Tag Archives: Holy Week

Believe it or not

Around this time of year you can count on media attention on the person and story of Jesus. A few years ago, an article appeared in Newsweek magazine where the religion editor explained that “Easter is a celebration of the final act of the Passion, in which Jesus rose from his tomb in his body three days after his execution. The Gospels insist on the veracity of this supernatural event. Jesus died and rose again so that all his followers could, eventually, do the same. This story has strained the credulity of even the most devoted believer. For truly, it’s unbelievable.”

Unbelievable? The apostle Paul wrote to the Corinthians, “And if we have hope in Christ only for this life, we the most miserable people in the world” (1 Corinthians 15:19). Is it all fanciful? Has the story of the itinerant preacher who walked the earth two thousand years ago been transformed by mythical proportions? Can we really believe what the Bible has to say about Jesus of Nazareth?

In his marvelous book, King’s Cross, Timothy Keller offered “a meditation on the historical Christian premise that Jesus’ life, death, and resurrection form the central event of cosmic and human history as well as the central organizing principle of our own lives. Said another way, the whole story of the world – and how we fit into it – is most clearly understood through a careful, direct look at the story of Jesus.”

So this is not a debate about one of many historical figures who shaped the way we think or live. It is far more important. There is no list. He has no peers. There is no one like Jesus.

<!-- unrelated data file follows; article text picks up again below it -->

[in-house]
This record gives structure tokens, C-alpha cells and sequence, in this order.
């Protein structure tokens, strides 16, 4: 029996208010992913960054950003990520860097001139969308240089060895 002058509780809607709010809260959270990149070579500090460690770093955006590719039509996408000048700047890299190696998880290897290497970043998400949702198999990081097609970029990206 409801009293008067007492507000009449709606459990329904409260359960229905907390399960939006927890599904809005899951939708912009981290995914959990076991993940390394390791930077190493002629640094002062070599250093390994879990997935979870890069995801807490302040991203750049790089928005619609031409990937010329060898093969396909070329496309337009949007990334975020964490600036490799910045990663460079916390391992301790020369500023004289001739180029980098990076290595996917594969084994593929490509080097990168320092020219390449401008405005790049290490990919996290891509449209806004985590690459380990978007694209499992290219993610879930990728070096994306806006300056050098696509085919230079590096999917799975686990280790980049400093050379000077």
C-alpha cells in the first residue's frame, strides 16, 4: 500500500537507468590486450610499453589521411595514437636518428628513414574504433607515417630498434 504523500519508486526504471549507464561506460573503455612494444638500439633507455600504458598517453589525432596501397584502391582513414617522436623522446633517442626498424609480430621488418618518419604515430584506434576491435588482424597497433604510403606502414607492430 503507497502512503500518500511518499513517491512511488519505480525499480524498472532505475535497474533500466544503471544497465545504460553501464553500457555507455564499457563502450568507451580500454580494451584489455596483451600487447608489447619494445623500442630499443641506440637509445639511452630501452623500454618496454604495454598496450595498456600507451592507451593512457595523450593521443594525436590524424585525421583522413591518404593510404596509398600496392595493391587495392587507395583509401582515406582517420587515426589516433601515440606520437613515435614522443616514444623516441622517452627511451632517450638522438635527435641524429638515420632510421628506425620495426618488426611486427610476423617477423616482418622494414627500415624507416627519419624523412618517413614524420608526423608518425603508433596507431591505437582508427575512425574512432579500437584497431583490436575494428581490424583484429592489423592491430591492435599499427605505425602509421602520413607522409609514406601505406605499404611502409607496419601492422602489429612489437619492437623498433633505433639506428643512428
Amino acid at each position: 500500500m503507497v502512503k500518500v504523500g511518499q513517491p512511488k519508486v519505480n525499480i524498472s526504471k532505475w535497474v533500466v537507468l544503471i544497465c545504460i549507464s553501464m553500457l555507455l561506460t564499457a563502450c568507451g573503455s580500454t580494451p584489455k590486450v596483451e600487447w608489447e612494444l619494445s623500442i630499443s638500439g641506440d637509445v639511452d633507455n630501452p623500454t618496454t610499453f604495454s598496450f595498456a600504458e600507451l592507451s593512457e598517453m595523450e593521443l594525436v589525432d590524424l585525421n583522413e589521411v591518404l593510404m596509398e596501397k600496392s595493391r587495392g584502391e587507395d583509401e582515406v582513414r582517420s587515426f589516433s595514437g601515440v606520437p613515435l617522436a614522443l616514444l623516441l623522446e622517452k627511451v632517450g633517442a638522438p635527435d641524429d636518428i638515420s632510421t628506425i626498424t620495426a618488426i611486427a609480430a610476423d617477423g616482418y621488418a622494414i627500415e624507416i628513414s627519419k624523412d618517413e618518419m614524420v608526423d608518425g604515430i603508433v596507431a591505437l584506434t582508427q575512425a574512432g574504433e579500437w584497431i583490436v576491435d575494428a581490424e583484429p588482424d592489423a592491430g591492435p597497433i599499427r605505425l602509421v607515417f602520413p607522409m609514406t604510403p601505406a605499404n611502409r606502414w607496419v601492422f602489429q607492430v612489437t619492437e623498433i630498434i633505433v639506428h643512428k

As we enter Holy Week, much of the world will shift its attention to the improbable story of God entering His creation, becoming human, suffering an ignoble death, and stirring a following that exists to this day. In Christian symbol, the Lion of Judah became the Lamb of God. The altar of sacrifice was a crude Roman cross where one innocent man died for the sake of every human. Isaiah called Him a man of sorrows who carried the burden of every sinner and every sin.

We don’t expect gods to act that way. He came into the world in the most primitive way possible. His abode was not a palace. He had no human-devised credential. He was a common man who came from an obscure village in the hill country of Palestine.

As the week began, He rode into Jerusalem at the beginning of the festival where great crowds had gathered. But He didn’t ride on a war horse as a conquering king might have done. Keller described His triumphal entrance this way: “Here was Jesus Christ, the King of authoritative, miraculous power, riding into town on a steed fit for a child or a hobbit.”

Jesus did a lot of things in unexpected ways. He focused His attention on the outcasts and the downtrodden. He refused to cater to the powerful. He comforted the afflicted and afflicted the comfortable. He who knew no sin became sin so that humanity be freed from the punishment we deserved